If mortgagee or superior landlord consent would be needed for any letting by the landlord, any tenancy granted by the local authority as part of this process will be deemed to have been granted with their express consent. The authority is obliged to provide the landlord with a copy of the documents as soon as possible after execution, but there is no obligation to notify any mortgagee or superior landlord. Lenders may therefore become more hesitant to provide funding secured against retail premises, especially those in existing designated high streets. Where security over retail premises is accepted, lenders may include early triggers into facility agreements, for example so that there is an event of default if borrowers allow the vacancy condition to be satisfied in respect of any charged property (well in advance of any auction process by an authority). For existing facilities, borrowers should consider the ongoing property covenants carefully, as a local authority entering into a letting without lender consent pursuant to the Bill may trigger a default scenario, irrespective of the deemed consent process under the legislation.

The draconian impact of rental auctions would clearly act as a strong incentive to retail landlords not to let the vacancy condition be satisfied, such that this section of the Bill would never be triggered, and the UK think tank Onward have published a report supporting compulsory rental auction as a potential cure for the continued empty high-streets: “There are currently around 58,000 vacant high street units nationally. This report estimates that compulsory rent auctions could bring as many as 13,200 back into use in Northern England and nearly 9,000 in the Midlands, if all empty units were leased at auction or sold to someone would could [sic] bring them into use.”

However, the Bill ignores the issue of business rates, which is widely considered to be the largest barrier to entry for retail businesses rather than rental costs, and fails to differentiate between landlords who are actively seeking lettings and those who are unwilling to do so. Compulsory rental auctions may also incentivise landlords to repurpose commercial units into residential premises, in order to avoid the remit of this part of the Bill, which could accelerate the decline of the high-street: entirely the opposite of the Government’s intention. Even where the auction process could be triggered, the Bill requires a potentially onerous outlay of time and cost on the local authority side (particularly if the landlord counters the process), so it is unclear how often this right would be exercised in practice.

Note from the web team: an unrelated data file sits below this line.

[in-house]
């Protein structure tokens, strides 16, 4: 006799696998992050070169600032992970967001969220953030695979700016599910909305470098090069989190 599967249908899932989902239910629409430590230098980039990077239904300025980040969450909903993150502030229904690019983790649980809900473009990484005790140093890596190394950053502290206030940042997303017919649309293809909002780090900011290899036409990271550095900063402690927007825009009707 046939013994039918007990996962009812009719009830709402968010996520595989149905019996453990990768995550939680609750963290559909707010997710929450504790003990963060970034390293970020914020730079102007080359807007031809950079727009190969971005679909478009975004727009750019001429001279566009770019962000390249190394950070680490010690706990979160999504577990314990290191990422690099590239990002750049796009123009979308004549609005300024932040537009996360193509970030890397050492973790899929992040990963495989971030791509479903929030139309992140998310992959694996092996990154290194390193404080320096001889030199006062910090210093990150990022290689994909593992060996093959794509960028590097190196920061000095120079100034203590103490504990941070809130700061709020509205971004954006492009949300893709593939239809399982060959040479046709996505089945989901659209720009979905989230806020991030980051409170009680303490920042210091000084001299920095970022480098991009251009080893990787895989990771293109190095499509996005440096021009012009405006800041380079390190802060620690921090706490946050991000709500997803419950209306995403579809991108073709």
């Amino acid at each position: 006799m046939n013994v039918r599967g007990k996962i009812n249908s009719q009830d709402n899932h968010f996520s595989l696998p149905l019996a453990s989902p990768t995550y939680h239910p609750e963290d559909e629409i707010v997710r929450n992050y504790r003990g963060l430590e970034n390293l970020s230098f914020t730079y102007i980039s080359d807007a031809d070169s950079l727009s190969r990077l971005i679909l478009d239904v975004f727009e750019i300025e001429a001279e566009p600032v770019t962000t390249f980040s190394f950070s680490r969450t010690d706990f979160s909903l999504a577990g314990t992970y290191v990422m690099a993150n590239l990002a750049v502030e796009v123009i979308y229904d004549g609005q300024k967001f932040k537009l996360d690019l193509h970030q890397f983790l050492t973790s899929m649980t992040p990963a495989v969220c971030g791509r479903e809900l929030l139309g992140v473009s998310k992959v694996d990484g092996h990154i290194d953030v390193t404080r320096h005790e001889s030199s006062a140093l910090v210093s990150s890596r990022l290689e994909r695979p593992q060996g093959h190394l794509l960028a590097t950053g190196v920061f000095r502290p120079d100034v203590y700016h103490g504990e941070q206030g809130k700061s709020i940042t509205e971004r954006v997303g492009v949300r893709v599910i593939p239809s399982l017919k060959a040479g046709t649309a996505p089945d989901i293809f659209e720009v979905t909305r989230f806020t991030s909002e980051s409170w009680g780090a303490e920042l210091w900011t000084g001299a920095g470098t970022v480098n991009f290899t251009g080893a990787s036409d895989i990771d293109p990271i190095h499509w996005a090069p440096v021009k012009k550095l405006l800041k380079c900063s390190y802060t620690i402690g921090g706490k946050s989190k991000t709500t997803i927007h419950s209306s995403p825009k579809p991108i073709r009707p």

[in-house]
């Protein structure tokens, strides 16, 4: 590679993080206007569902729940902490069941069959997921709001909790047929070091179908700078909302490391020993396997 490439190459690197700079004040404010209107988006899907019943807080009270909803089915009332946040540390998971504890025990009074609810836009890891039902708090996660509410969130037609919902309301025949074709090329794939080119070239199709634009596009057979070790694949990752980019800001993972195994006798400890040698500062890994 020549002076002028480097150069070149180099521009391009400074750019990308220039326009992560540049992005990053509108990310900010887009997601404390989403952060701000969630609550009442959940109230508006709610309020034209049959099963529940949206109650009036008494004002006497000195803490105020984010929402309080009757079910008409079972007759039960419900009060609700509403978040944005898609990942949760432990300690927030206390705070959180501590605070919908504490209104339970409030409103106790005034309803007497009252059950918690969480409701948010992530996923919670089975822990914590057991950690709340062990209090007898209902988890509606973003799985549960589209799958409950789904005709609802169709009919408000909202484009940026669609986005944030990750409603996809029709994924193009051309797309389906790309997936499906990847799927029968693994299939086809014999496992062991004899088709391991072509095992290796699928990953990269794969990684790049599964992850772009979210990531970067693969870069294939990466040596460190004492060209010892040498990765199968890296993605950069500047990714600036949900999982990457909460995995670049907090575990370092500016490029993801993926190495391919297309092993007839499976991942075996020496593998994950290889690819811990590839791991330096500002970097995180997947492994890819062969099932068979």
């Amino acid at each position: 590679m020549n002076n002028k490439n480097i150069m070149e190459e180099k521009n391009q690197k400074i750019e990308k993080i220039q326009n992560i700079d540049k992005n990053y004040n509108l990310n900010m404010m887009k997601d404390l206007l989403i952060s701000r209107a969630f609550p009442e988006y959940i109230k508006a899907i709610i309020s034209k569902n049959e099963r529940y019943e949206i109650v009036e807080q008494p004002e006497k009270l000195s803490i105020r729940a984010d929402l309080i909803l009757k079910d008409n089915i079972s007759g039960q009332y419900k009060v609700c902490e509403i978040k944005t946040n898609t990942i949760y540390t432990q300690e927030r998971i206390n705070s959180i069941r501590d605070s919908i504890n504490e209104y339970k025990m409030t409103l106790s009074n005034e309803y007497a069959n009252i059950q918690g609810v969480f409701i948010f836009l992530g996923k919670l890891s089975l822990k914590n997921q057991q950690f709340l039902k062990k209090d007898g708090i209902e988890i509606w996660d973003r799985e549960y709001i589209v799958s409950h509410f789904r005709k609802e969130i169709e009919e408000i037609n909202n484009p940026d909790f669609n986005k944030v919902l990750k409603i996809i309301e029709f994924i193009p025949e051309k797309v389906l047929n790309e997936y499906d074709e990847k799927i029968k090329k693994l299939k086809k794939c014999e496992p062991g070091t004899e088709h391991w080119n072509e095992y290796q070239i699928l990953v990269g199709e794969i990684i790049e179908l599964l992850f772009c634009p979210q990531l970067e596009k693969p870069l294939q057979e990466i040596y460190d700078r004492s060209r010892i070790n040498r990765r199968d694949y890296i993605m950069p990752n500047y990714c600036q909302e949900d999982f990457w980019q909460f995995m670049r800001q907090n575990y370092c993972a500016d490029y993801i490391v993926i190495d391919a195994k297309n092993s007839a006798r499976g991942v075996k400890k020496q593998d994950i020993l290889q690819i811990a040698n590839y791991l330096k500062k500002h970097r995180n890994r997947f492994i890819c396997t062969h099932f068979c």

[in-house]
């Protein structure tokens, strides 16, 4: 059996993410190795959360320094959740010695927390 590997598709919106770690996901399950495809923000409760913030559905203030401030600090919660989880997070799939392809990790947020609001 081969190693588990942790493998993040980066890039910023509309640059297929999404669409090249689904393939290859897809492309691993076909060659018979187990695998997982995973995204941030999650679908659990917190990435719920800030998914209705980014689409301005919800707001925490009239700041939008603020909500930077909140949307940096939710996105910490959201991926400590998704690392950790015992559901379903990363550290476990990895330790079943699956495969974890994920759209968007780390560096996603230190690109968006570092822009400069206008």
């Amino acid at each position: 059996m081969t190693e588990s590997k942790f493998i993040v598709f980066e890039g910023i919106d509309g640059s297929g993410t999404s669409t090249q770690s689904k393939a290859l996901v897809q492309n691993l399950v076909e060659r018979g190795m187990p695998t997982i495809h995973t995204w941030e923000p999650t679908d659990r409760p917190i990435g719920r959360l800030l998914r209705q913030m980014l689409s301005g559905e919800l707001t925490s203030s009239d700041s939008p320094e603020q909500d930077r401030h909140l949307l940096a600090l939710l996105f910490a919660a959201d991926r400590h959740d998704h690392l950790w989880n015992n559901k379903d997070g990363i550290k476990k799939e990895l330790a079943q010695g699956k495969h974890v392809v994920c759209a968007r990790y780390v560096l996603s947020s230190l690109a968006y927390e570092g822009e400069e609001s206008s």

BPF have as a result branded compulsory rental auctions as a “political gimmick”, which will deter investment into areas where it is most needed. Instead, BPF consider “Town Centre Investment Zones”, with tax and community incentives, planning freedoms and public-private partnerships, more appropriate and supportive of growth.

Part 9: Information about dealings in land

In August 2020, we published an article which addressed the (then active) government consultation into transparency in land ownership – specifically with regards to land contracts (including options and conditional contracts).

The Bill now seeks to put this on a statutory footing, by allowing the Secretary of State to require HM Land Registry (or another authority) to collect information about transactions relating to land. This reflects the general direction of travel towards more transparency, alongside other legislation such as the Economic Crime (Transparency and Enforcement) Act 2022 (as discussed in this article from earlier this year).

The information needing to be disclosed is extensive, including: the parties to a transaction; the beneficiaries of a transaction; the source of funds for a transaction; the terms of a transaction; and copies of the transactional documents (with the Bill being silent regarding any potential for redaction of commercially sensitive information).

The regulations implementing this legislation are allowed to provide for publication of information.

The consultation on the Bill suggested that certain data would only remain available for official purposes such as law enforcement and financial stability. Also, the Government is currently running a pilot in Devon, the West Midlands and Northern Ireland, to collect information about land use (being The National Land Data Programme), which may indicate how additional property information from the Bill may end up being analysed and disclosed.

However, the level of public disclosure will only become clear through the regulations implementing the Bill, so until there is more certainty parties are likely to be concerned about detailed commercially sensitive information in their property contracts, options and pre-emptions becoming public. Where a transaction involves a property element (such as buying a business that has a head office), parties may decide to split out the property elements from the wider transaction, in order to allow for the rest of the contract to remain confidential.

It will be interesting to see whether or not the anticipated funding cuts will form part of the announcements included in the budget on Thursday (17 November 2022) and how this will impact on the proposals within and progress of the Bill.